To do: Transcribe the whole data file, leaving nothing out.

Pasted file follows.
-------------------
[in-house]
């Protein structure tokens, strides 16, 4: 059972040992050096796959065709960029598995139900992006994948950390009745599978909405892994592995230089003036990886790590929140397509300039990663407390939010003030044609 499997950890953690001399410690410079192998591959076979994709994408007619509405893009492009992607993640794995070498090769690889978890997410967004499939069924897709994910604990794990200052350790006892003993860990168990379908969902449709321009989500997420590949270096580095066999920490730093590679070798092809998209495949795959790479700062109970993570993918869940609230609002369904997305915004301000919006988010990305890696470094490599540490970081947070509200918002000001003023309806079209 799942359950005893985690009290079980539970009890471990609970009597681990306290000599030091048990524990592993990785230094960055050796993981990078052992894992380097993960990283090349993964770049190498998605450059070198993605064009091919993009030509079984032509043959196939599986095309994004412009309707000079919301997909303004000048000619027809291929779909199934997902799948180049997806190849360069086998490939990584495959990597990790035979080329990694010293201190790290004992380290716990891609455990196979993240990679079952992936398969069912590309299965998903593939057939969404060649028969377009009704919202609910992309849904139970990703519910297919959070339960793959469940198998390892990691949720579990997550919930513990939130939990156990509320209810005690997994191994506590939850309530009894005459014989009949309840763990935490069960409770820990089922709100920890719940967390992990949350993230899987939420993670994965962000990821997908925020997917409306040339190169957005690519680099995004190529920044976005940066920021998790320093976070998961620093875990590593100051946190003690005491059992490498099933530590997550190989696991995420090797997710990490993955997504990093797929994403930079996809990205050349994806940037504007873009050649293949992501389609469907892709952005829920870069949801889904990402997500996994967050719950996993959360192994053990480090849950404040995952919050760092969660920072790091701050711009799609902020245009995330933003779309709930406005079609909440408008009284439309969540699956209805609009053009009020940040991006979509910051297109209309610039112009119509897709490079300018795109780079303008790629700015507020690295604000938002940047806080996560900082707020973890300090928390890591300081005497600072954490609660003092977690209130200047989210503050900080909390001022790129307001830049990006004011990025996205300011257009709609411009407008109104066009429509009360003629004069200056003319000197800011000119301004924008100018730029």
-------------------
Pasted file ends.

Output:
[in-house]
């Protein structure tokens, strides 16, 4: 059972040992050096796959065709960029598995139900992006994948950390009745599978909405892994592995230089003036990886790590929140397509300039990663407390939010003030044609 499997950890953690001399410690410079192998591959076979994709994408007619509405893009492009992607993640794995070498090769690889978890997410967004499939069924897709994910604990794990200052350790006892003993860990168990379908969902449709321009989500997420590949270096580095066999920490730093590679070798092809998209495949795959790479700062109970993570993918869940609230609002369904997305915004301000919006988010990305890696470094490599540490970081947070509200918002000001003023309806079209 799942359950005893985690009290079980539970009890471990609970009597681990306290000599030091048990524990592993990785230094960055050796993981990078052992894992380097993960990283090349993964770049190498998605450059070198993605064009091919993009030509079984032509043959196939599986095309994004412009309707000079919301997909303004000048000619027809291929779909199934997902799948180049997806190849360069086998490939990584495959990597990790035979080329990694010293201190790290004992380290716990891609455990196979993240990679079952992936398969069912590309299965998903593939057939969404060649028969377009009704919202609910992309849904139970990703519910297919959070339960793959469940198998390892990691949720579990997550919930513990939130939990156990509320209810005690997994191994506590939850309530009894005459014989009949309840763990935490069960409770820990089922709100920890719940967390992990949350993230899987939420993670994965962000990821997908925020997917409306040339190169957005690519680099995004190529920044976005940066920021998790320093976070998961620093875990590593100051946190003690005491059992490498099933530590997550190989696991995420090797997710990490993955997504990093797929994403930079996809990205050349994806940037504007873009050649293949992501389609469907892709952005829920870069949801889904990402997500996994967050719950996993959360192994053990480090849950404040995952919050760092969660920072790091701050711009799609902020245009995330933003779309709930406005079609909440408008009284439309969540699956209805609009053009009020940040991006979509910051297109209309610039112009119509897709490079300018795109780079303008790629700015507020690295604000938002940047806080996560900082707020973890300090928390890591300081005497600072954490609660003092977690209130200047989210503050900080909390001022790129307001830049990006004011990025996205300011257009709609411009407008109104066009429509009360003629004069200056003319000197800011000119301004924008100018730029």